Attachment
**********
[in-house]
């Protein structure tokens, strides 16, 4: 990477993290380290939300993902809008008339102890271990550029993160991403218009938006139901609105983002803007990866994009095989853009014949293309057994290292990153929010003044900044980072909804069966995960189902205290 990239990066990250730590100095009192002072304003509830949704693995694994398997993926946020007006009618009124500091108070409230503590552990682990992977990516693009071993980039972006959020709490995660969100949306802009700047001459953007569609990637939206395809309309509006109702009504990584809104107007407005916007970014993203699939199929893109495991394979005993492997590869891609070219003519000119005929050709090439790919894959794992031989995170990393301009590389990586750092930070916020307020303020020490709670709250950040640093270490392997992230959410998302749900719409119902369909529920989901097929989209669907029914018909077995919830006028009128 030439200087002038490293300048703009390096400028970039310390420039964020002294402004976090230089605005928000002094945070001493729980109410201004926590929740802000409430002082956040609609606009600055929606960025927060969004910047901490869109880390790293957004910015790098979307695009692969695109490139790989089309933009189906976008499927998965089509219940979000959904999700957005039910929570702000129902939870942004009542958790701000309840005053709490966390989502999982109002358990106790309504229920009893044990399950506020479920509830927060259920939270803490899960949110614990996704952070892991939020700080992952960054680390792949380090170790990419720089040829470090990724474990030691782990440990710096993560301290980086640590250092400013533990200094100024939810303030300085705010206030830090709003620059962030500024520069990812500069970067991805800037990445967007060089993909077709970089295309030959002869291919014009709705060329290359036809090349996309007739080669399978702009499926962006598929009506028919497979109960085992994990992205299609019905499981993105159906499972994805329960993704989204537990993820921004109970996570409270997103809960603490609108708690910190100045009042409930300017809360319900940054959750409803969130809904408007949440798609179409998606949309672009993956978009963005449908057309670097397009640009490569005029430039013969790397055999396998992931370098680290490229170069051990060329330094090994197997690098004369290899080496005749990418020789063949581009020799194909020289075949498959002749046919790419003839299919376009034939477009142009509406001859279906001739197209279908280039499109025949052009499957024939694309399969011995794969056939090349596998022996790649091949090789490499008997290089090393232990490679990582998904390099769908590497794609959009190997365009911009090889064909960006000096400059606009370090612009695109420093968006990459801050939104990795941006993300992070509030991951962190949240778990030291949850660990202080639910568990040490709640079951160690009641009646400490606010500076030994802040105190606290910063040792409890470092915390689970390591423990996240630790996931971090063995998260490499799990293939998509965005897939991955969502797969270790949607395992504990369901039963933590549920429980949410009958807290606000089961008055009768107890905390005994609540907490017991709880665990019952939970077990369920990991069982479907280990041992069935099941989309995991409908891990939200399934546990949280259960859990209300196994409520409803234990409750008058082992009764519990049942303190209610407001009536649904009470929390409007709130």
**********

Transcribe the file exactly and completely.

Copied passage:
[in-house]
């Protein structure tokens, strides 16, 4: 990477993290380290939300993902809008008339102890271990550029993160991403218009938006139901609105983002803007990866994009095989853009014949293309057994290292990153929010003044900044980072909804069966995960189902205290 990239990066990250730590100095009192002072304003509830949704693995694994398997993926946020007006009618009124500091108070409230503590552990682990992977990516693009071993980039972006959020709490995660969100949306802009700047001459953007569609990637939206395809309309509006109702009504990584809104107007407005916007970014993203699939199929893109495991394979005993492997590869891609070219003519000119005929050709090439790919894959794992031989995170990393301009590389990586750092930070916020307020303020020490709670709250950040640093270490392997992230959410998302749900719409119902369909529920989901097929989209669907029914018909077995919830006028009128 030439200087002038490293300048703009390096400028970039310390420039964020002294402004976090230089605005928000002094945070001493729980109410201004926590929740802000409430002082956040609609606009600055929606960025927060969004910047901490869109880390790293957004910015790098979307695009692969695109490139790989089309933009189906976008499927998965089509219940979000959904999700957005039910929570702000129902939870942004009542958790701000309840005053709490966390989502999982109002358990106790309504229920009893044990399950506020479920509830927060259920939270803490899960949110614990996704952070892991939020700080992952960054680390792949380090170790990419720089040829470090990724474990030691782990440990710096993560301290980086640590250092400013533990200094100024939810303030300085705010206030830090709003620059962030500024520069990812500069970067991805800037990445967007060089993909077709970089295309030959002869291919014009709705060329290359036809090349996309007739080669399978702009499926962006598929009506028919497979109960085992994990992205299609019905499981993105159906499972994805329960993704989204537990993820921004109970996570409270997103809960603490609108708690910190100045009042409930300017809360319900940054959750409803969130809904408007949440798609179409998606949309672009993956978009963005449908057309670097397009640009490569005029430039013969790397055999396998992931370098680290490229170069051990060329330094090994197997690098004369290899080496005749990418020789063949581009020799194909020289075949498959002749046919790419003839299919376009034939477009142009509406001859279906001739197209279908280039499109025949052009499957024939694309399969011995794969056939090349596998022996790649091949090789490499008997290089090393232990490679990582998904390099769908590497794609959009190997365009911009090889064909960006000096400059606009370090612009695109420093968006990459801050939104990795941006993300992070509030991951962190949240778990030291949850660990202080639910568990040490709640079951160690009641009646400490606010500076030994802040105190606290910063040792409890470092915390689970390591423990996240630790996931971090063995998260490499799990293939998509965005897939991955969502797969270790949607395992504990369901039963933590549920429980949410009958807290606000089961008055009768107890905390005994609540907490017991709880665990019952939970077990369920990991069982479907280990041992069935099941989309995991409908891990939200399934546990949280259960859990209300196994409520409803234990409750008058082992009764519990049942303190209610407001009536649904009470929390409007709130």